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Old August 28th, 2007, 12:24 PM   #1
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Stand by for perhaps the world's dumbest timecode question. . .

Okay. . . this whole timecode thing is getting bothersome. I obviously know nothing.

Here's what I think lies at the root of all of my questions:

When recording with a double system using an Edirol R-4 or a 744T or something similar, if the camera is serving as the clock source and the recorder is serving as the clock slave, both the audio and the video have time code messages stamped on them.

So here's the question:

Let's say I've shot some footage. It's been shot with my camera and I import it into Final Cut Pro 6.0. The video footage from the camera also has its audio directly underneath on the audio line. All my clips are imported. Hundreds of them.

So now let's say I go to import the audio from my double-system takes off the audio recorder. Will Final Cut Pro automatically exactly match the timecoded audio tracks from the audio recorder to the video footage from the camera? Or is this a manual, time consuming process we're talking about here?

If it IS automatic, how does FCP deal with situations where the audio recorder and the camera weren't started at the exact same instance?

This is all very mystifying to me. Unless it's automatic, boy does it ever sound like a synchronization nightmare!

I am very grateful for your help.

Stephen
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Old August 28th, 2007, 01:39 PM   #2
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Ultimately you really want to have a timecode generator that can jam timecode into all devices, but let's say in your example that the camera is serving as the timecode master and the recorder is the timecode slave.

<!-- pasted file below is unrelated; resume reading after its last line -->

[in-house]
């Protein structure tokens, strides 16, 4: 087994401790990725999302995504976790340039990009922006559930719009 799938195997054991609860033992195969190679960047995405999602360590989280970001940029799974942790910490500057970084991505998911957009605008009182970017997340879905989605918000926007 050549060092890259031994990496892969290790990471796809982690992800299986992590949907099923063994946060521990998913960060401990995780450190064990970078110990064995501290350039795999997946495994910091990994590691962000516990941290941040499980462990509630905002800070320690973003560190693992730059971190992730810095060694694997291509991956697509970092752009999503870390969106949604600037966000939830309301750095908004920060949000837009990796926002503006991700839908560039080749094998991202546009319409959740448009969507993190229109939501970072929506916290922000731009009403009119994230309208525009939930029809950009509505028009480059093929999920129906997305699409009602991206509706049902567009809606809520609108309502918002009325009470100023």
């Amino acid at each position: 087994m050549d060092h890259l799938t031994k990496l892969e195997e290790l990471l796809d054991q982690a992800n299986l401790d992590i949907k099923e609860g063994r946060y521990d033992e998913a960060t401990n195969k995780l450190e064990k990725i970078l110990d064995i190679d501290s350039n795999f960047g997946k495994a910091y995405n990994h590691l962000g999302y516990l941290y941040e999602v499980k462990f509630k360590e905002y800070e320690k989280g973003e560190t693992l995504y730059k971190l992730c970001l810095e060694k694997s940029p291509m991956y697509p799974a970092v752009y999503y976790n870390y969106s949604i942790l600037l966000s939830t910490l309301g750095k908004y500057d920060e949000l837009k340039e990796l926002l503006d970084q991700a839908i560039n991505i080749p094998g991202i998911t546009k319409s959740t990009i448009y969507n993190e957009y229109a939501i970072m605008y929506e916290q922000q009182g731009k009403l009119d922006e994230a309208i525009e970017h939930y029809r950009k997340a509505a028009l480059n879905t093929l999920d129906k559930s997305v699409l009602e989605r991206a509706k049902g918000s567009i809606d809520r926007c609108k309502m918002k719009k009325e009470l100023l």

00:00:00 - Start time on the camera
00:00:03 - Start time on the recorder

Now, you've started the camera in the record mode before the recorder, that's OK so long as you really are sending timecode to the 744/R4. You were a bit late in starting the recorder. However, FCP will align the audio with 00:00:03. This means you have a bit of video that doesn't have sound, or only has sound that was recorded on the camera. This is probably OK in most cases. Where you tend to run into problems is where the camera is running at one frame rate and the recorder at another. Then you have to pull-up or down, one of the devices time code.

Is FCP not aligning your audio properly? If not, check the timecode on the file. Use something that lets you see the metadata in the broadcast wav file. See what timestamp is used.

Wayne
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Old August 28th, 2007, 04:50 PM   #3
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So FCP does automatically align timecodes? (I've never done any of this, so it is strictly for future use.) That's obviously great news, as it eliminates the need to do all the aligning by hand.

Thanks so much.

Stephen
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Old August 28th, 2007, 08:56 PM   #4
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I don't haven't used FCP in a long time (and even then I wouldn't say I used it, I played with it is more accurate), but I know it will align things on timecode, I'm not sure HOW it does it (automatically, or if you have to tell the software to align the audio clips to their timecode).

Wayne
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